- Open Access
CoRSeqV3-C: a novel HIV-1 subtype C specific V3 sequence based coreceptor usage prediction algorithm
© Cashin et al; licensee BioMed Central Ltd. 2013
Received: 20 December 2012
Accepted: 12 February 2013
Published: 27 February 2013
The majority of HIV-1 subjects worldwide are infected with HIV-1 subtype C (C-HIV). Although C-HIV predominates in developing regions of the world such as Southern Africa and Central Asia, C-HIV is also spreading rapidly in countries with more developed economies and health care systems, whose populations are more likely to have access to wider treatment options, including the CCR5 antagonist maraviroc (MVC). The ability to reliably determine C-HIV coreceptor usage is therefore becoming increasingly more important. In silico V3 sequence based coreceptor usage prediction algorithms are a relatively rapid and cost effective method for determining HIV-1 coreceptor specificity. In this study, we elucidated the V3 sequence determinants of C-HIV coreceptor usage, and used this knowledge to develop and validate a novel, user friendly, and highly sensitive C-HIV specific coreceptor usage prediction algorithm.
We characterized every phenotypically-verified C-HIV gp120 V3 sequence available in the Los Alamos HIV Database. Sequence analyses revealed that compared to R5 C-HIV V3 sequences, CXCR4-using C-HIV V3 sequences have significantly greater amino acid variability, increased net charge, increased amino acid length, increased frequency of insertions and substitutions within the GPGQ crown motif, and reduced frequency of glycosylation sites. Based on these findings, we developed a novel C-HIV specific coreceptor usage prediction algorithm (CoRSeqV3-C), which we show has superior sensitivity for determining CXCR4 usage by C-HIV strains compared to all other available algorithms and prediction rules, including Geno2pheno[coreceptor] and WebPSSMSINSI-C, which has been designed specifically for C-HIV.
CoRSeqV3-C is now openly available for public use at http://www.burnet.edu.au/coreceptor. Our results show that CoRSeqV3-C is the most sensitive V3 sequence based algorithm presently available for predicting CXCR4 usage of C-HIV strains, without compromising specificity. CoRSeqV3-C may be potentially useful for assisting clinicians to decide the best treatment options for patients with C-HIV infection, and will be helpful for basic studies of C-HIV pathogenesis.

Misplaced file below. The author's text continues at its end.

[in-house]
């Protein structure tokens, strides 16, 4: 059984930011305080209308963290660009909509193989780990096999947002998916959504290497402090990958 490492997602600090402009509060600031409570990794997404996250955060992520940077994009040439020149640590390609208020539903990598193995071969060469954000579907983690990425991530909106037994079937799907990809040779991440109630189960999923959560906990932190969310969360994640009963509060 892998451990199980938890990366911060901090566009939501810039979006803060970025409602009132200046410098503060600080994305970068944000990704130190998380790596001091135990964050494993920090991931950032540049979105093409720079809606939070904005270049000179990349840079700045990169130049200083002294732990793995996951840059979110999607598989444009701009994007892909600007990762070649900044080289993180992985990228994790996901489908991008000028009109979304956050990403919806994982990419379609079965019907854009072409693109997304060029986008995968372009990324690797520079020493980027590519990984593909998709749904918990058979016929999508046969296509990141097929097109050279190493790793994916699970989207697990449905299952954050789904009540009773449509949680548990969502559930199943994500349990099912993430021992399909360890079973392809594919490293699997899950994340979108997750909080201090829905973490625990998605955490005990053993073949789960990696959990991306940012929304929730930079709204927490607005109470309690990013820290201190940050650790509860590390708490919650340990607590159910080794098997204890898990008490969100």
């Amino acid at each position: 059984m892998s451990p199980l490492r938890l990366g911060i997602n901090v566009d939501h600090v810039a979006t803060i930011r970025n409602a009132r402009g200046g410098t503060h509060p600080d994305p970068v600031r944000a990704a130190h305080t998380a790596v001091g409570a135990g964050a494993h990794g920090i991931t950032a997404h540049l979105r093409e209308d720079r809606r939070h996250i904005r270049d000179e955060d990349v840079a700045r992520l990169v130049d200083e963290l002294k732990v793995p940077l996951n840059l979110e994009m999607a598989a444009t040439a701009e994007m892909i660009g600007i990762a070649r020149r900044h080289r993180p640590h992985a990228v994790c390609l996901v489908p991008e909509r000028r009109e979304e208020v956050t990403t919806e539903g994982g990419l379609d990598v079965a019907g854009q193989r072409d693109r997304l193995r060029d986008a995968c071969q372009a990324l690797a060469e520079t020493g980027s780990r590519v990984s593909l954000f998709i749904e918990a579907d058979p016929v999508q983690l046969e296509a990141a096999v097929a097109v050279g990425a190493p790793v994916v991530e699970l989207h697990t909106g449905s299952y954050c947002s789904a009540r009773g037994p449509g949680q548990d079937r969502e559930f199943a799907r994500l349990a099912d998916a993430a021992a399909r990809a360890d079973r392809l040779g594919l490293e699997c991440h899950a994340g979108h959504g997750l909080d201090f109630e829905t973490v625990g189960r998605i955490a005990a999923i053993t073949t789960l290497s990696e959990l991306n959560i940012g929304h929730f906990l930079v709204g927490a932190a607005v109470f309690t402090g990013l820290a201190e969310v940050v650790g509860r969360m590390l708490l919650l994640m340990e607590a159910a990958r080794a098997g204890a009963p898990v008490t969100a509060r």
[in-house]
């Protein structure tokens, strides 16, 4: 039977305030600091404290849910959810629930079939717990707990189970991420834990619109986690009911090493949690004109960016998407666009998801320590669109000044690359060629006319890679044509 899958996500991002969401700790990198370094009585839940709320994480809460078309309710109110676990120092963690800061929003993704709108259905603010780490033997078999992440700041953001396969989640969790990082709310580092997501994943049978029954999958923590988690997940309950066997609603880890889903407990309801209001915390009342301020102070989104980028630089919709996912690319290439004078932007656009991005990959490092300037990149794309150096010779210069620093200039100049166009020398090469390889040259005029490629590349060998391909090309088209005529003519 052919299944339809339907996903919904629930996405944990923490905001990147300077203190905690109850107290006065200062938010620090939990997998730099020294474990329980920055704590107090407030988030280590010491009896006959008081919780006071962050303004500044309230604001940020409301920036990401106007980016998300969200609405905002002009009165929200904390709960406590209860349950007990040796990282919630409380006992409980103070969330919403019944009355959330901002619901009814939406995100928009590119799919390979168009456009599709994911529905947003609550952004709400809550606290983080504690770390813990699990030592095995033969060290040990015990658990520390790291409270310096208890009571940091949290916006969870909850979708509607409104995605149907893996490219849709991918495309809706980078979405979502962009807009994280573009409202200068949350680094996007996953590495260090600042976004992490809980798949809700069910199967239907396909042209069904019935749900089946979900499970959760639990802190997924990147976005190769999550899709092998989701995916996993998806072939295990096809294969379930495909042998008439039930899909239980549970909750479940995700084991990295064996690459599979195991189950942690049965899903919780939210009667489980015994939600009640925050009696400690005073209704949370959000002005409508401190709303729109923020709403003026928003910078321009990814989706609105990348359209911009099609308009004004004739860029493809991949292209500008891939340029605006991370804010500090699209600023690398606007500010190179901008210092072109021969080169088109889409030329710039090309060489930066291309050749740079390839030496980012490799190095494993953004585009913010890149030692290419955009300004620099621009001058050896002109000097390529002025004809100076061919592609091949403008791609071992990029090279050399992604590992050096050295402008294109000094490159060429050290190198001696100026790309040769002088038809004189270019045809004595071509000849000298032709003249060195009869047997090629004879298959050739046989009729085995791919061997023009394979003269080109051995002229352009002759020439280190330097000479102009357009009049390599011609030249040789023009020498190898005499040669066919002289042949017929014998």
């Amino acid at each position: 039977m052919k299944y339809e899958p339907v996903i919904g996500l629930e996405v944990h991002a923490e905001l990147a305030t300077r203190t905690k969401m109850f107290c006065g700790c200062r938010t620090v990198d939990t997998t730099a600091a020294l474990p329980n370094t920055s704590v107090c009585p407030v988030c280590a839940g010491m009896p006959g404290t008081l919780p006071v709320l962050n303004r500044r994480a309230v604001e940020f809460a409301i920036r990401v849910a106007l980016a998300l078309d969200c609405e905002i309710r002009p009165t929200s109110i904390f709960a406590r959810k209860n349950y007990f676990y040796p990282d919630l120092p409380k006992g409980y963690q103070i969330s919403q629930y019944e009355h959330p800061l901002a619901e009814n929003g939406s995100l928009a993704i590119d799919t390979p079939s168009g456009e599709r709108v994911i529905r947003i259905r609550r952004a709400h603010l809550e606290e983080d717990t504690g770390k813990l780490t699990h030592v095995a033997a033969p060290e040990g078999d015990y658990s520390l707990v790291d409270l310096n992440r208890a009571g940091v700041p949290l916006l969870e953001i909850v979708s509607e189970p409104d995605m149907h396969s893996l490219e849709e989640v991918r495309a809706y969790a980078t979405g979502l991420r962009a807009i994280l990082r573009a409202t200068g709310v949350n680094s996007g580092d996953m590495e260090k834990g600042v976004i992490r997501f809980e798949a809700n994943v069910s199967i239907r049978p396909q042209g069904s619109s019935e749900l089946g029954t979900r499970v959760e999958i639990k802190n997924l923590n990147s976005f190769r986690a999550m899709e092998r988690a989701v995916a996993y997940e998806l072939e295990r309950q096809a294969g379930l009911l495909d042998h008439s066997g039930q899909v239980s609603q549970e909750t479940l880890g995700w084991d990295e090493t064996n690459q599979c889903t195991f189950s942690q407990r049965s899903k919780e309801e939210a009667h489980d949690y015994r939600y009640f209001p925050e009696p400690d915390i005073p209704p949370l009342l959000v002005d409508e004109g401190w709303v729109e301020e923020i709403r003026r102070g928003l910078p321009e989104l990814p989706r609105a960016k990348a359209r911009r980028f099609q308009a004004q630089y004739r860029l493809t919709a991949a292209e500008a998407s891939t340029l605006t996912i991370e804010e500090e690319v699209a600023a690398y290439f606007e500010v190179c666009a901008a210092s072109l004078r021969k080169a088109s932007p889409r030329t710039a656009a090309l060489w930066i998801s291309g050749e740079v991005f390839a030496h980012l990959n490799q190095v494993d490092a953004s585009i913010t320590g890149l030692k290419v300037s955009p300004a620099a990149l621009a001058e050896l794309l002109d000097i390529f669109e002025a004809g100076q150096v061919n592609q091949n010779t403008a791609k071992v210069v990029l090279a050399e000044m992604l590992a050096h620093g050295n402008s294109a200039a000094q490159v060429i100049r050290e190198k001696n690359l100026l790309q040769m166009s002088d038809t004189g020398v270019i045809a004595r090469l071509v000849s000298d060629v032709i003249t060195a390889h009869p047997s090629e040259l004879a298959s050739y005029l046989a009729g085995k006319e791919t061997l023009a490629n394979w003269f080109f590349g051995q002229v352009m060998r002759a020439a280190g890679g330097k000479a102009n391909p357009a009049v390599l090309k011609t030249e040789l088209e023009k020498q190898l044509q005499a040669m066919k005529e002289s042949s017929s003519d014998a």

Human immunodeficiency virus type 1 (HIV-1) gains entry into immune cells by binding to CD4 and one of two coreceptors, CCR5 or CXCR4 [1–4]. HIV-1 phenotypes are defined by the ability of HIV-1 to use CCR5 (R5), CXCR4 (X4) or both coreceptors (R5X4) for entry . Transmission and establishment of HIV-1 infections is typically associated with R5 viruses. However, in 40-50% of individuals infected with subtype B HIV-1 (B-HIV), R5X4 and/or X4 viruses (collectively referred to hereafter as CXCR4-using viruses) emerge during disease progression [6, 7]. The emergence of CXCR4-using viruses is associated with rapid CD4+ T-cell decline and accelerated onset of AIDS . In contrast, individuals infected with subtype C HIV-1 (C-HIV) frequently harbor R5 viruses throughout all stages of disease  (reviewed in [10, 11]). However, recent studies are reporting increased incidence of CXCR4-using C-HIV strains emerging at late stages of infection (up to 52%) [12–15], which may be associated with exposure to antiretroviral therapies (ART). Importantly, C-HIV infections constitute the majority of HIV-1 infections worldwide and are responsible for more than 95% of HIV-1 infections in Southern Africa, Central Asia and parts of South-East Asia, which are regions of the world where the HIV-1 pandemic is at its worst . Furthermore, C-HIV is now spreading rapidly in more developed nations such as Brazil and neighboring countries .